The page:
You Have More Fingers on One Hand Than There Are Addaxes Left in the Wild

A recent survey says just THREE of these African antelope remain.

May 25, 2016

Fewer addaxes live in the wild than there are words in this sentence. A lot fewer.

After surveying nearly 2,000 miles of Niger’s Sahara Desert and Sahelian grasslands by air and more than 400 miles by foot earlier in March, researchers turned up just three of the critically endangered antelope.

Three. That means addaxes are as rare as dragons in HBO’s Game of Thrones.

If you’ve never heard of the addax, then you’re running out of time to get acquainted. This desert antelope is mostly white, with a toupee of dark fur crowning its head. But it’s the addax’s long, twisted horns you’d remember, and that’s part of the problem. Since the mid-1800s, the addax has become popular quarry for hunters and poachers who prefer wall decorations to biodiversity.

According to the International Union for Conservation of Nature (IUCN), poaching has increased as Niger’s neighbors descend into chaos. Armed militias equipped with 4x4 vehicles pour out of Libya to the north, and insurgencies in Mali and Nigeria present still more threat of governmental instability and poaching to the west and south. Making matters worse, Niger’s military has set up shop right in the middle of addax habitat to protect the country’s oil-drilling operations. The IUCN reports that those same soldiers have developed a taste for addax meat.

The fact that there may now be just a handful of addaxes remaining hurts all the more because we have already done quite a bit to try to save them. Hunting or harassing addaxes is illegal under Niger law, and the species falls under the protection of the Convention on the Conservation of Migratory Species of Wild Animals because herds of the animals would once go back and forth between Niger and Chad. Even the addax’s homeland—a harsh, hellish landscape that varies between true desert, hardscrabble grassland, and craggish mountainsides—is protected, at least in writing.

The remaining addaxes live within the Termit Massif Total Reserve, the largest single protected block of land in all of Africa. Its borders encompass 39,000 square miles of southeastern Niger and provide sanctuary for more than 150 species of birds and 30 species of mammals. Some animals, like the barbary sheep, the African spurred tortoise, and the addax, have few other refuges left on earth. But having a wildlife reserve the size of Kentucky means little if the government can’t enforce its own laws—laws that will mean even less when climate change starts redrawing ecological boundaries on the map.

According to a paper published in Current Biology on May 9, changes in temperature and precipitation will slowly shift the antelope’s already tiny home range to the north and west of the reserve by 2080. Obviously, three animals wouldn't be enough to sustain a population in the wild for that long, but the implications are concerning nonetheless.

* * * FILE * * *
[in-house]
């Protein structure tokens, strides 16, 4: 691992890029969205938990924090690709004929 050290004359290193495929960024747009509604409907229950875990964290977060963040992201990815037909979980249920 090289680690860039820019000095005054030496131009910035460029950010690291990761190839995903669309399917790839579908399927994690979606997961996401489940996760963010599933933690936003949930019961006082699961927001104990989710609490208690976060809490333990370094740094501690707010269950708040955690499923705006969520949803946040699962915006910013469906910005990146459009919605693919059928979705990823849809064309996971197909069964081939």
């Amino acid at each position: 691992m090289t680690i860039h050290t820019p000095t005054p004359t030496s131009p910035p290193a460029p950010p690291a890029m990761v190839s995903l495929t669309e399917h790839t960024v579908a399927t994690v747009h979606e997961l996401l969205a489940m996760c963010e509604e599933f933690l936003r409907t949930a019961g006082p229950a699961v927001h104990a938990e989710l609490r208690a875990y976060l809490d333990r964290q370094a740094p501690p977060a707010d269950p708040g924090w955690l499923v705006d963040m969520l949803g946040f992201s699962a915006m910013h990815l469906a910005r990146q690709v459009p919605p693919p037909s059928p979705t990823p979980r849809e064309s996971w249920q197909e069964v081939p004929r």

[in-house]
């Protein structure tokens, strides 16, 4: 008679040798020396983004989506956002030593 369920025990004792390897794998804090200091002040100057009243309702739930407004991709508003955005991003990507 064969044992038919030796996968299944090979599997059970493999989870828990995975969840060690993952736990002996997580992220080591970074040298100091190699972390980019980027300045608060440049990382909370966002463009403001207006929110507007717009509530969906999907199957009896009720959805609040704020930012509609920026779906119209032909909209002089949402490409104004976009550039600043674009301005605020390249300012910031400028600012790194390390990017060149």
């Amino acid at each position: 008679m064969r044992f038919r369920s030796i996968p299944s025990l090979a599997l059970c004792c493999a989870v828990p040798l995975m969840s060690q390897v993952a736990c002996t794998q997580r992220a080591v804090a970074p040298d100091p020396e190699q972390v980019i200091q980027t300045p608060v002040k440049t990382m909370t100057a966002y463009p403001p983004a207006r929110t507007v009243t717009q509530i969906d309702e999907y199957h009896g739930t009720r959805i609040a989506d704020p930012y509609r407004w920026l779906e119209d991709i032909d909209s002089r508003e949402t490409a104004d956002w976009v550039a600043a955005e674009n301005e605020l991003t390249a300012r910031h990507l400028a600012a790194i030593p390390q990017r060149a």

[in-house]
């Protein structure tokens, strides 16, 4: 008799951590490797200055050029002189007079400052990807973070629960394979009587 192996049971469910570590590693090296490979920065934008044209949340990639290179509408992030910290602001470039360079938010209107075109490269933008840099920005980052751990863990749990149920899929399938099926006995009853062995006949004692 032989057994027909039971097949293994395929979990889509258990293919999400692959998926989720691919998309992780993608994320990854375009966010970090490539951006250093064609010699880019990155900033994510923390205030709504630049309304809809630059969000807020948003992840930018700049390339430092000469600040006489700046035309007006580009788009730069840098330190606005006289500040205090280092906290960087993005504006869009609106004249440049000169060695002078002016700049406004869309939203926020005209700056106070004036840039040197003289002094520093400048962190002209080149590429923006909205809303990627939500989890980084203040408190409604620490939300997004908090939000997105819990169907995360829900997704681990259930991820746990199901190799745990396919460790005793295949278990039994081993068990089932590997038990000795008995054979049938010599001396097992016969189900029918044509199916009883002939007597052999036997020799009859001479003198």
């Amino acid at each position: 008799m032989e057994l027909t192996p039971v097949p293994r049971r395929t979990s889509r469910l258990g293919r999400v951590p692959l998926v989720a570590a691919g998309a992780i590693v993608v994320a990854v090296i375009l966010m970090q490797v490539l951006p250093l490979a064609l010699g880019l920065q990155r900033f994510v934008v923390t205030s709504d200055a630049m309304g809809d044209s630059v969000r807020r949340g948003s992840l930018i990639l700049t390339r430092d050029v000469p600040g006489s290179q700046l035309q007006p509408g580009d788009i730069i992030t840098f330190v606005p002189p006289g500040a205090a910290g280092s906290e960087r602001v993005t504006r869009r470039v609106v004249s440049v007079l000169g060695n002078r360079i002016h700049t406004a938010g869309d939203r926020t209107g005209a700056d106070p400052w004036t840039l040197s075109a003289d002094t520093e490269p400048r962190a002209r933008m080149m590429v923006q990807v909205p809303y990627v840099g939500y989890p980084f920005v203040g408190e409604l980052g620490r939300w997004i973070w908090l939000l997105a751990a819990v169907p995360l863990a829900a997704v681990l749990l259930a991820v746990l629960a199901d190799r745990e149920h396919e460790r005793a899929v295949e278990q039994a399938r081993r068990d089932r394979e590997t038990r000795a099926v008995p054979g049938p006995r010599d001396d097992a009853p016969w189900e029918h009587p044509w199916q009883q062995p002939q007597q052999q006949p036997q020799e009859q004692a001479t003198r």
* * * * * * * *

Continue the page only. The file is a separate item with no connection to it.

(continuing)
Quite simply: We’ve spent a lot of time and money establishing parks and preserves, designed in part according to the home ranges of endangered species. But what happens when a changing climate shifts those ranges outside of the lines we created to protect them?

This is likely to be a widespread issue affecting many kinds of animals, says Jakob Bro-Jørgensen, an evolutionary ecologist at the University of Liverpool and coauthor of the study. And habitat specialists, those species with narrow or very precise ranges, are especially in trouble.

To illustrate this, Bro-Jørgensen took a look at all of the world’s antelope species, 30 percent of which are already considered threatened by the IUCN. He entered each species’s current distribution into ecological models, along with data on how climate is expected to affect the region, to see whether their ranges would expand or shrink over the next 60 years or so. The results were not encouraging.

Of the 72 species of antelope native to Africa, 59 are likely to experience a net loss of habitat. For 19 of those species, changes in climate will cut their home ranges by half or more.

Put another way, Bro-Jørgensen says if we could somehow push the pause button on everything else threatening antelopes (poaching, development, all of it), climate would still send 10 African antelope species into a more severe conservation category. For instance, the Abbott’s duiker would go from endangered to critically endangered, as would the Nile lechwe and the mountain nyala.

This is why Bro-Jørgensen would like to see climate change incorporated into the IUCN Red List assessment process. How many other species might gain protections today if we took a more realistic look at what will become of their habitats tomorrow?


onEarth provides reporting and analysis about environmental science, policy, and culture. All opinions expressed are those of the authors and do not necessarily reflect the policies or positions of NRDC. Learn more or follow us on Facebook and Twitter.

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